CLEARWATER — Ashley Holsten remembers the day her father died. She was a sophomore at Palm Harbor University High School, listening to her teacher give a class lecture.
“It was seven days after my birthday in 2016, and I got a call in my last period of the day,” she said. “I couldn’t answer it because I was in class. Then someone called my teacher; they said my sister was outside the school to pick me up. We made eye contact when I walked outside, and I knew.”
It was not entirely unexpected, but it had come faster than expected. Her father had beaten cancer when Ashley had been in elementary school, but it had returned.
“It was a challenging day,” Holsten said. “Probably the worst in my life.”
Her father’s passing came at the end of a tough childhood where the youngest of seven children was forced to grow up a little faster than she had liked.
She lived in a house where there wasn’t enough to eat, where a shortage of money meant a life without.
“They were divorced by the time I was in second grade,” she said. “The youngest gets the worst of it, and before they got divorced, it was a high-tension atmosphere in the house. One day I remember, it was around 4 p.m. and I hadn’t eaten anything all day, so I called my dad and he was in an important cancer checkup. He came and got me and I lived with him and my stepmother after that.”
Her father, James, and stepmother Karen raised her, encouraging her to do her best. They lacked money, too, but her life with them was made stable by emotional support.
Then her father passed away and her world came apart again. Luckily, she had goals, friends at school, and cheerleading. She put one foot in front of the other and did her best in school.
“I have been cheerleading for 15 years, since before elementary school,” she said. She cheered for baseball teams, football teams, all through school and during the summer some years. She also had a knack for medical subjects, taking part in Palm Harbor University High School’s biomedical program. The program teaches students medical testing in laboratory settings.
“It’s a lot of lab work rather than what you see doctors do with surgery, things like that,” she said.
Ashley, however, wants to get a degree in education so she can teach elementary school. She wants to reach out to children like her who lacked resources that other families and children have.
But how does a young woman reach college when there’s no money to be had?
“Ever since my dad passed away, money has been so tight,” she said. “I was worried that there was no way I could go to college and earn my degree.”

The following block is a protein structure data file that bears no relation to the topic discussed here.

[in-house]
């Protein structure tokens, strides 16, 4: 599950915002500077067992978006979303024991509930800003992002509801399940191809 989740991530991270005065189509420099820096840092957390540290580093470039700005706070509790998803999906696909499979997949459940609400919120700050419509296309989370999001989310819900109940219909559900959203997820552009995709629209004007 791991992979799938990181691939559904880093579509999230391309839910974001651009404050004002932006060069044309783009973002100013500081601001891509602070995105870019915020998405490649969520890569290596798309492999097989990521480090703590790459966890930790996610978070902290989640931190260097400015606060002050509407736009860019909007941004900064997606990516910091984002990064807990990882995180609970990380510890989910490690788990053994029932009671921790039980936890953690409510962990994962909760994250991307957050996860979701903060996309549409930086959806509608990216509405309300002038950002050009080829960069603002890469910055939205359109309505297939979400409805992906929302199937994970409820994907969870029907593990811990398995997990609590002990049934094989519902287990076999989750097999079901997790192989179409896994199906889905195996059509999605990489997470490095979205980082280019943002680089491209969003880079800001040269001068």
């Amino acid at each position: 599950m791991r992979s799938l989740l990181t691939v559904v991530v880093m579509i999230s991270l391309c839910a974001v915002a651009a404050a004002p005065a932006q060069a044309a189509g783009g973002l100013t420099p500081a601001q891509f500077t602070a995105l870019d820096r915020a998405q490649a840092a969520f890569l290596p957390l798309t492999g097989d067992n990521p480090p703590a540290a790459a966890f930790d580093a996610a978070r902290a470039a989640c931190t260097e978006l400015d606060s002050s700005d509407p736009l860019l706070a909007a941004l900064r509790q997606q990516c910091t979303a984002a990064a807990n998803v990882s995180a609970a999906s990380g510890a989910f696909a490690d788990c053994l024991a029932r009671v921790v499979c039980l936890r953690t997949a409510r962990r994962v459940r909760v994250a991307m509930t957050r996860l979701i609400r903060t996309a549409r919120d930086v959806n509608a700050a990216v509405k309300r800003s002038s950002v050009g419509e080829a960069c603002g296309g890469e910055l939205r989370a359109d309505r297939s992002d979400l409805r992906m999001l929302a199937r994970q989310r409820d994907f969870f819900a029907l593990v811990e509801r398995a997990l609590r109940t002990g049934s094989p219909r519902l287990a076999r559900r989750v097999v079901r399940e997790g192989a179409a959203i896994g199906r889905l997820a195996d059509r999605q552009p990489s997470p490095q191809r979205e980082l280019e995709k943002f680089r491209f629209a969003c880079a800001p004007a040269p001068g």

Luckily, there’s an organization that watches out for students like Ashley who face uncommon hurdles in their lives or lack financial and other resources to participate in sports or take the next step to college.
According to its website, Clearwater for Youth was founded in 1972. The organization — through its fundraising events and partnerships with the Tampa Bay Rays, Toronto Blue Jays and Philadelphia Phillies spring training, Clearwater Gas System, and other local philanthropic groups — helps community youth reach their fullest potential through enriching and productive activities. CFY funds hundreds of individuals and groups in need annually along with sports program grants for uniforms, equipment, field rental fees, building projects, field improvements and regional and national travel for teams.
It also gives out scholarships to kids who need that stepstool from high school to college.
In February, CFY awarded $95,000 to 16 high school seniors for college, university, trade or vocational school scholarships at its annual Celebrity Banquet held every spring at the Sheraton Sand Key Resort, said Kasey Smith, executive director of Clearwater for Youth.
Ashley, now a student at St. Petersburg College, was one of the scholarship recipients.
“The great people with Clearwater for Youth gave me a $5,000 scholarship,” Holsten said. “That meant that finally, after three years of worrying about money in high school, I now don’t have to worry for the first two years in college.”
She is considering transferring to the University of South Florida after she earns her associate’s degree.
Ashley heard about the organization through her various cheerleading stints at football, baseball, and other athletic events.
Smith said the group heard about Ashley through her cheerleading and from her teachers.
“Over the years we have seen the whole gamut of challenging situations that kids face,” she said. “Deceased or divorced parents, children of those incarcerated, single-parent families — we help those kids who reach out for their dreams and achievements.”
As for Ashley, she is not interested in a profession that makes her rich; she wants to be in a position to help kids who need support.
“When I cheered, I remembered a lot of kids didn’t have everything children should have,” she said.
Her scholarship puts her on track to realize her own dream.
“Now I know I can become a teacher and help children in every walk of life,” she says. Asked what she will tell any child she teaches who faces difficult situations at home, she answers, “I would tell them, everything is going to work out. Regardless if it is a teacher or a friend, find someone to help you overcome the obstacles you face. You also have to focus on yourself and fight for what you want — and sometimes, thankfully, it is handed to you.”
The next fundraiser for Clearwater for Youth is the Oct. 26 Phil Doganiero 3 Bridge Race at Coachman Park, Smith said. For more information, go to the3bridgerace.com.